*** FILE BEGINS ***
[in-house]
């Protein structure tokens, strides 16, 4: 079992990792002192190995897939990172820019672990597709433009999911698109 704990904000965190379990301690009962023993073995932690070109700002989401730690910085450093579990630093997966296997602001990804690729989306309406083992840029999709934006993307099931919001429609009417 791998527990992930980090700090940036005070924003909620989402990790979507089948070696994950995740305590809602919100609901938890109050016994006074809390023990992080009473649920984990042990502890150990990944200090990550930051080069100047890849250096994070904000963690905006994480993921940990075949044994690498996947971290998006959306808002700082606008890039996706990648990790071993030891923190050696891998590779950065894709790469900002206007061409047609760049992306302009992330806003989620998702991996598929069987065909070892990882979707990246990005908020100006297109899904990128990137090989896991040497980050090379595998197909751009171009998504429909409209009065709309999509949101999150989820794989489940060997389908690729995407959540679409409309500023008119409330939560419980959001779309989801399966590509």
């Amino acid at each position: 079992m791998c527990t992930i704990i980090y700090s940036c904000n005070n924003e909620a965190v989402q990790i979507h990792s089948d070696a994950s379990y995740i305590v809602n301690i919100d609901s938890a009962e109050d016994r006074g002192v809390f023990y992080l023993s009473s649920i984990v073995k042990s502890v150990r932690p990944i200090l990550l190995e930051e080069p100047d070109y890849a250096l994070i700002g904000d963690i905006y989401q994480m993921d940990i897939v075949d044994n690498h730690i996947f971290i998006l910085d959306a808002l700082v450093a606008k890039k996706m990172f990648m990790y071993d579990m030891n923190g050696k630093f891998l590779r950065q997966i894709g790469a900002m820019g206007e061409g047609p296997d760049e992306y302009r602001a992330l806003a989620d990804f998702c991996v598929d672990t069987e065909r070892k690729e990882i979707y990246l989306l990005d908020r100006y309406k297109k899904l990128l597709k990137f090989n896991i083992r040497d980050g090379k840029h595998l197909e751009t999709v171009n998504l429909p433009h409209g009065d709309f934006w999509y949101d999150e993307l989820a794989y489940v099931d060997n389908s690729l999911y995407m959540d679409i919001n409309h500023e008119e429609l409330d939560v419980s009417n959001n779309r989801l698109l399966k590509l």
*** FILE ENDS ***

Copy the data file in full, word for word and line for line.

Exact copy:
[in-house]
């Protein structure tokens, strides 16, 4: 079992990792002192190995897939990172820019672990597709433009999911698109 704990904000965190379990301690009962023993073995932690070109700002989401730690910085450093579990630093997966296997602001990804690729989306309406083992840029999709934006993307099931919001429609009417 791998527990992930980090700090940036005070924003909620989402990790979507089948070696994950995740305590809602919100609901938890109050016994006074809390023990992080009473649920984990042990502890150990990944200090990550930051080069100047890849250096994070904000963690905006994480993921940990075949044994690498996947971290998006959306808002700082606008890039996706990648990790071993030891923190050696891998590779950065894709790469900002206007061409047609760049992306302009992330806003989620998702991996598929069987065909070892990882979707990246990005908020100006297109899904990128990137090989896991040497980050090379595998197909751009171009998504429909409209009065709309999509949101999150989820794989489940060997389908690729995407959540679409409309500023008119409330939560419980959001779309989801399966590509």
């Amino acid at each position: 079992m791998c527990t992930i704990i980090y700090s940036c904000n005070n924003e909620a965190v989402q990790i979507h990792s089948d070696a994950s379990y995740i305590v809602n301690i919100d609901s938890a009962e109050d016994r006074g002192v809390f023990y992080l023993s009473s649920i984990v073995k042990s502890v150990r932690p990944i200090l990550l190995e930051e080069p100047d070109y890849a250096l994070i700002g904000d963690i905006y989401q994480m993921d940990i897939v075949d044994n690498h730690i996947f971290i998006l910085d959306a808002l700082v450093a606008k890039k996706m990172f990648m990790y071993d579990m030891n923190g050696k630093f891998l590779r950065q997966i894709g790469a900002m820019g206007e061409g047609p296997d760049e992306y302009r602001a992330l806003a989620d990804f998702c991996v598929d672990t069987e065909r070892k690729e990882i979707y990246l989306l990005d908020r100006y309406k297109k899904l990128l597709k990137f090989n896991i083992r040497d980050g090379k840029h595998l197909e751009t999709v171009n998504l429909p433009h409209g009065d709309f934006w999509y949101d999150e993307l989820a794989y489940v099931d060997n389908s690729l999911y995407m959540d679409i919001n409309h500023e008119e429609l409330d939560v419980s009417n959001n779309r989801l698109l399966k590509l």